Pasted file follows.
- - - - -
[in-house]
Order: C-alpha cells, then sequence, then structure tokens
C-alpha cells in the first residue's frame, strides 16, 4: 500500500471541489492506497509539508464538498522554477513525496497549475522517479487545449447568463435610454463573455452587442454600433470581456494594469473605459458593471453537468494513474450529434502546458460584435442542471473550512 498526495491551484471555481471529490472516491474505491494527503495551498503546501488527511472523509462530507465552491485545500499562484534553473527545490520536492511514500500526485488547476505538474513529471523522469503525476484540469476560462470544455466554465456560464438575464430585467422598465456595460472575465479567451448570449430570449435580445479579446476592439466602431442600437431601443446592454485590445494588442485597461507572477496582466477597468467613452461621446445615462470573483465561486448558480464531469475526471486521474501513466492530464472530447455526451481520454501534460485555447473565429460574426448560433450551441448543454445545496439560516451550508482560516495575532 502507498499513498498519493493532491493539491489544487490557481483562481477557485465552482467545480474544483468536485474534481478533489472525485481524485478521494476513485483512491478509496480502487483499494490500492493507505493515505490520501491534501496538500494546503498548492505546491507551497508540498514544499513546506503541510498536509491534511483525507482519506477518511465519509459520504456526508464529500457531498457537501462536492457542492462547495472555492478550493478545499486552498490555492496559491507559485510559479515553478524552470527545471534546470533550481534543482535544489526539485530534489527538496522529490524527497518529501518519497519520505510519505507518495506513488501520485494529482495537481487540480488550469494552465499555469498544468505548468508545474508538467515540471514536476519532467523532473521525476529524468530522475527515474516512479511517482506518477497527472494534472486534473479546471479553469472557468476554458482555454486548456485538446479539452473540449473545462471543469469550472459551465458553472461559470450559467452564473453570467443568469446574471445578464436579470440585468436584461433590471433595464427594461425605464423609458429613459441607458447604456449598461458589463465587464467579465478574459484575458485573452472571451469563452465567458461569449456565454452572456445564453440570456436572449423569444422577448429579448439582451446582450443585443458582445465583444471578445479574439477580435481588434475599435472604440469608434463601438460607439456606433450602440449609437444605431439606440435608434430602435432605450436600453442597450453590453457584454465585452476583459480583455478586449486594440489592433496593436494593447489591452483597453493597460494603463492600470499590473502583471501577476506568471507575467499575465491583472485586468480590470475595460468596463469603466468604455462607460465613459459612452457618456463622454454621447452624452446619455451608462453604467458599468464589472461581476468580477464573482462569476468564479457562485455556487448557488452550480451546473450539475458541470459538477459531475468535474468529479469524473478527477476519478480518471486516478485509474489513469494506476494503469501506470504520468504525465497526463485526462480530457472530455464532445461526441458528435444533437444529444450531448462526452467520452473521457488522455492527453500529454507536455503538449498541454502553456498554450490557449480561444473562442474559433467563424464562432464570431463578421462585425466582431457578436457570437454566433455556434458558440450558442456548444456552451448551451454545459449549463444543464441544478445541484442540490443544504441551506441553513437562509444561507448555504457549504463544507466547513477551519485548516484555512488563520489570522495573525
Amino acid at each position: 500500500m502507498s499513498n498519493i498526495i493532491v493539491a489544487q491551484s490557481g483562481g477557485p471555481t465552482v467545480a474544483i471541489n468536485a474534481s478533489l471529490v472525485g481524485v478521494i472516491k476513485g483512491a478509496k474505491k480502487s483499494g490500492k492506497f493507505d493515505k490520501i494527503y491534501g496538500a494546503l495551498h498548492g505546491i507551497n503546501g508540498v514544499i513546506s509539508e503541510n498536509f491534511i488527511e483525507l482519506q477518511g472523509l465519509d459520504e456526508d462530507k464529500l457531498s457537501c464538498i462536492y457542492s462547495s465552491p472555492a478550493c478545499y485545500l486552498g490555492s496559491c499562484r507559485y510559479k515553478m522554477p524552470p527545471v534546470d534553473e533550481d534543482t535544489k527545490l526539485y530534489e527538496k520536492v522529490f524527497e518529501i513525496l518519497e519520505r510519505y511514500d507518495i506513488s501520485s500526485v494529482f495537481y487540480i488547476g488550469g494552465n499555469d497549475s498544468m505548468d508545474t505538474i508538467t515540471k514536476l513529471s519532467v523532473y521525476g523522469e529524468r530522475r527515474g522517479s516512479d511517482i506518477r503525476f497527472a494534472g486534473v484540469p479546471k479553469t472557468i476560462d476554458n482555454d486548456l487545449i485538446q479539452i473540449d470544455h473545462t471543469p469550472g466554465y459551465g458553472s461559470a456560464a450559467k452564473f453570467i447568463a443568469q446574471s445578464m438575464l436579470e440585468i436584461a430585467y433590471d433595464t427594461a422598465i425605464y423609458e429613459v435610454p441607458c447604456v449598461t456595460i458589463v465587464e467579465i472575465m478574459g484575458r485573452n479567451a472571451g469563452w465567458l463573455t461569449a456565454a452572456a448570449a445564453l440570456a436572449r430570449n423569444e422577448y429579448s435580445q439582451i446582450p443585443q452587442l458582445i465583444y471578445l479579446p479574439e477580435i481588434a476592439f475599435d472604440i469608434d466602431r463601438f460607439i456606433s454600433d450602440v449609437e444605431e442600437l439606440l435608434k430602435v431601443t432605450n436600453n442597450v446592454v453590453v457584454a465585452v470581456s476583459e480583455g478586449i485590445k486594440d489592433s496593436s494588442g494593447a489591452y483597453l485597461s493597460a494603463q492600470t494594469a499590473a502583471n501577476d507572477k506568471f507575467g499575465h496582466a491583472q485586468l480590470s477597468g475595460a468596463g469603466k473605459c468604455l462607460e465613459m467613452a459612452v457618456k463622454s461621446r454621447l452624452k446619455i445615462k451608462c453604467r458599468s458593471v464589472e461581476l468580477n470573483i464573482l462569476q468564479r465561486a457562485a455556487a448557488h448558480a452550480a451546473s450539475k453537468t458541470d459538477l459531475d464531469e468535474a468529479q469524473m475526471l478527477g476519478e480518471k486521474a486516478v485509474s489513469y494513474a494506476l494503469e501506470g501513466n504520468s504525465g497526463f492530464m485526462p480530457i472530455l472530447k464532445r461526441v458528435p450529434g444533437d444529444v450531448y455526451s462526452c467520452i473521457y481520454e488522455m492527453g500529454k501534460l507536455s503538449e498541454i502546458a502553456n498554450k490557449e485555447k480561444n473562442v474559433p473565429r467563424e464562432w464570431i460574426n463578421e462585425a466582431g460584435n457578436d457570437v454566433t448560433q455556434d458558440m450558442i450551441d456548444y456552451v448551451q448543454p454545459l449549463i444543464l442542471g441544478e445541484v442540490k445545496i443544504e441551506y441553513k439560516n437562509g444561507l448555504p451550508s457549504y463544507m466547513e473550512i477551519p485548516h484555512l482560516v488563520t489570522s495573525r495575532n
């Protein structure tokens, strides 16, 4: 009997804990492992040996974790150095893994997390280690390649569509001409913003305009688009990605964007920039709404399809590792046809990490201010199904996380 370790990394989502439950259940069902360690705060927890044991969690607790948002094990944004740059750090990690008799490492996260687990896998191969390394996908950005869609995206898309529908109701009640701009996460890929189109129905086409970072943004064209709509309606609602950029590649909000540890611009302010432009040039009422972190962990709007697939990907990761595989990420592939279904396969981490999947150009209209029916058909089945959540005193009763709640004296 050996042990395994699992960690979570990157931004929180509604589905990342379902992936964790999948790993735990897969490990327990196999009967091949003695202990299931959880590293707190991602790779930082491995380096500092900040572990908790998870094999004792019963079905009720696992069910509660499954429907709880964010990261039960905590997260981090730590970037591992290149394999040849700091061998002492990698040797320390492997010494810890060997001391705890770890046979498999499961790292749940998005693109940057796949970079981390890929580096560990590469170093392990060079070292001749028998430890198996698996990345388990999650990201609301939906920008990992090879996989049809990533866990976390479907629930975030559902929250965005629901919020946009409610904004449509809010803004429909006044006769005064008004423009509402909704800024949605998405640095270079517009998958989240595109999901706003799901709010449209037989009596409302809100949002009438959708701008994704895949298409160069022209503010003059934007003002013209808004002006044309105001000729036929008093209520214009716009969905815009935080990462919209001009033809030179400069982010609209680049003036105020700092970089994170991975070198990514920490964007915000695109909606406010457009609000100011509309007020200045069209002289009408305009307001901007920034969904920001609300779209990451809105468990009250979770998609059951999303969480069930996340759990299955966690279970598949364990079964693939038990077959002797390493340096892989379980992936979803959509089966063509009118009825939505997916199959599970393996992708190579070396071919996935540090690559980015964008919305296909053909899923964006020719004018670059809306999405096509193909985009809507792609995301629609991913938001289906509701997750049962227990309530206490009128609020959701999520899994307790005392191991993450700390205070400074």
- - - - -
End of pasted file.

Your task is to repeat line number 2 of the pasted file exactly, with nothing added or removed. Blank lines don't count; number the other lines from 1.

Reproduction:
Order: C-alpha cells, then sequence, then structure tokens